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Cornwall

CORNWALL — Nearly 50 residents turned out for a public hearing on the amended 2020 Plan of Conservation and Development (POCD) on Tuesday, Nov. 12, expressing general satisfaction with the final plan.

Many months of meetings on the part of four Planning and Zoning (P&Z) subcommittees resulted in a comprehensive planning tool that drew praise from residents. After recording a few final tweaks to the document, the P&Z voted unanimously to submit the completed plan to the state as required by General Statute.

The POCD will remain in effect until 2030. It will be...

Cornwall

Tour of church is also tour of town history

karenb@lakevillejournal.com

CORNWALL — The Friends of the North Cornwall Meeting House, a group comprising two worshiping congregations and representatives of the community at large, is planning Celebrating our Landmark, a walking tour and reception on June 9 from 4 to 6 p.m. All are welcome.

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Rough road at first will lead to smooth sailing

karenb@lakevillejournal.com

CORNWALL — Roadwork is planned for the southeast part of town, including the village. The inconvenience over the summer will be offset by the improvement of some of the worst roads in town, according to First Selectman Gordon Ridgway.
The 12 miles of road, not counting the Great Hollow/Great Hill projects funded primarily with grants, is expected to cost most of the $226,000 available in town coffers.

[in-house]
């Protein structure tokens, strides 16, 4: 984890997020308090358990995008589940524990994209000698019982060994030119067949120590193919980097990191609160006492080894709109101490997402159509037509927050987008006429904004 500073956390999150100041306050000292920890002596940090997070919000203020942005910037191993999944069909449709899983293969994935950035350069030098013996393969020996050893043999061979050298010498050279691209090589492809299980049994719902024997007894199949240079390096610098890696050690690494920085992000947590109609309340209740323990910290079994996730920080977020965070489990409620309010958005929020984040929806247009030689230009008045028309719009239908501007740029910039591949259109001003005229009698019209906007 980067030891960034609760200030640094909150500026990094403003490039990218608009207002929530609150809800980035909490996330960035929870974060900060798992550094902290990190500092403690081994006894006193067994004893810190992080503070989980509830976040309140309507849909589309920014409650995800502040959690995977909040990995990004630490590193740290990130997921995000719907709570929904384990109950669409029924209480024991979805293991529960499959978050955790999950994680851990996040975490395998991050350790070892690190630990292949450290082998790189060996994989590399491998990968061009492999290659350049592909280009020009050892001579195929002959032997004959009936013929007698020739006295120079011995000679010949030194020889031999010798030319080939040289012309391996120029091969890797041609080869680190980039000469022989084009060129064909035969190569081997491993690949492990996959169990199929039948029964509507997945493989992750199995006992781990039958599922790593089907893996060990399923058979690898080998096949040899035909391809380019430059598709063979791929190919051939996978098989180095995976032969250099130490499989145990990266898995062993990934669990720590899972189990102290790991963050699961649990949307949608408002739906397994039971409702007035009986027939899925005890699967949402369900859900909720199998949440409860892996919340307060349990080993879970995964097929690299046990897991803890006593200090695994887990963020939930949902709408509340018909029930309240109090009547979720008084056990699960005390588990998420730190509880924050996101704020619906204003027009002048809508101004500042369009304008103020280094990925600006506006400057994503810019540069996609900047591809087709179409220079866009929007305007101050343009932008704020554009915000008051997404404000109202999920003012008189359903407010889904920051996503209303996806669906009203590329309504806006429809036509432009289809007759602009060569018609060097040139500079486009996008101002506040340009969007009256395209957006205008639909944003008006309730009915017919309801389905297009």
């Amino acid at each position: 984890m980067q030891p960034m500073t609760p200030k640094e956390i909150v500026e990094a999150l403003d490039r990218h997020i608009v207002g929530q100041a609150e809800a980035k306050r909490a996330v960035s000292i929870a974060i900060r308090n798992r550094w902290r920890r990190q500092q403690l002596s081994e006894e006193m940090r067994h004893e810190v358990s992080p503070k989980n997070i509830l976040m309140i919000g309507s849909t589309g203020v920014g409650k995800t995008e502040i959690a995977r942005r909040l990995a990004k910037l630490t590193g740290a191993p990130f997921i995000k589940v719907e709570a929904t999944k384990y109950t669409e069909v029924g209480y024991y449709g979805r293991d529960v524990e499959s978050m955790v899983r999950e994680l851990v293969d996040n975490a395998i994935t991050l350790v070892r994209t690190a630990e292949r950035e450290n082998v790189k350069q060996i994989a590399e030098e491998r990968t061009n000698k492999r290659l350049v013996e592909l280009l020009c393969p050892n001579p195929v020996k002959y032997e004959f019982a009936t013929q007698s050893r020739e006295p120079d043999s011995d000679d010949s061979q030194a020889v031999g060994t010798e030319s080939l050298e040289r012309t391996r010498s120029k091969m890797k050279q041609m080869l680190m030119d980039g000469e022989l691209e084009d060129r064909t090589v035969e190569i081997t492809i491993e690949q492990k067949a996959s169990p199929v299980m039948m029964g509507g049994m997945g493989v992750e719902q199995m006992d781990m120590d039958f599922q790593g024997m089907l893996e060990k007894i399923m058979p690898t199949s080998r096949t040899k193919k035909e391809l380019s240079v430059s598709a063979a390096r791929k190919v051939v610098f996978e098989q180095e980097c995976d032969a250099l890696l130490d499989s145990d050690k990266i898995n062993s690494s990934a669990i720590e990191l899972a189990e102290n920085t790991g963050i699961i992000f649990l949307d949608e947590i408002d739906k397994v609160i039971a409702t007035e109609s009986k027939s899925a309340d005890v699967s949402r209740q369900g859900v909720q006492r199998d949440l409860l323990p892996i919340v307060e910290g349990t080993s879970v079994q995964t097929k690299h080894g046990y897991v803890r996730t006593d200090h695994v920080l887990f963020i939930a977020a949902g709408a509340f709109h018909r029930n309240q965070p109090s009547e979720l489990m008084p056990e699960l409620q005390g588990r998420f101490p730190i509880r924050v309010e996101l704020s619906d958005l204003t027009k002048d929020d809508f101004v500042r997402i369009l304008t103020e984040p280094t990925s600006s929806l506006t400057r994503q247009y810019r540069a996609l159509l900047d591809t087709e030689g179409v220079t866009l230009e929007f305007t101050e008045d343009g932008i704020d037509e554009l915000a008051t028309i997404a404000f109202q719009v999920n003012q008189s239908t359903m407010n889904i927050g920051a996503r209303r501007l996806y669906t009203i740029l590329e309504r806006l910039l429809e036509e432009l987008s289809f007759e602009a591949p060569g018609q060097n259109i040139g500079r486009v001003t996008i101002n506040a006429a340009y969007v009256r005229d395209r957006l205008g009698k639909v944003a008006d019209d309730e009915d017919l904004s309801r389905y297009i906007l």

The Board of Selectmen voted May 22 to go out to bid, so exact costs are unknown. Their plan is to stay on schedule with completing a quarter of the town each year.

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Memorial Day carnival

Participants stood around the maypole Monday, May 28, in anticipation of the music and the beginning of the annual Cornwall Cake Walk. There was a llama at the carnival held on United Church of Christ (UCC) grounds following the Memorial Day proceedings. This is, after all, Cornwall, and a llama seems to appear at all major town events. The carnival also featured games, a cookout of hot dogs and burgers — and the annual Cake Walk around the maypole, which featured more than 20 cakes donated by Cornwall community members. There was also a plant sale sponsored by the Cornwall Child Center.

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Could ease housing pressures

Small apartments
karenb@lakevillejournal.com

CORNWALL — Area towns struggle to meet affordable housing goals, and attract young people. Seniors consider the painful decision to leave the big old family home for a more manageable place, and the next generation in their family is forced to sell.
On the flip side, homeowners and planning agencies have resisted allowing conversions and multifamily dwellings, mostly out of fear that rental property is not always well-maintained and attracts more transient individuals.

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Budgets, fines, paving and more get nods at annual town meeting

karenb@lakevillejournal.com

CORNWALL — The 2012-13 municipal and education budget plans were among four agenda items unanimously approved May 18 by 21 people in the Cornwall Consolidated School gathering room.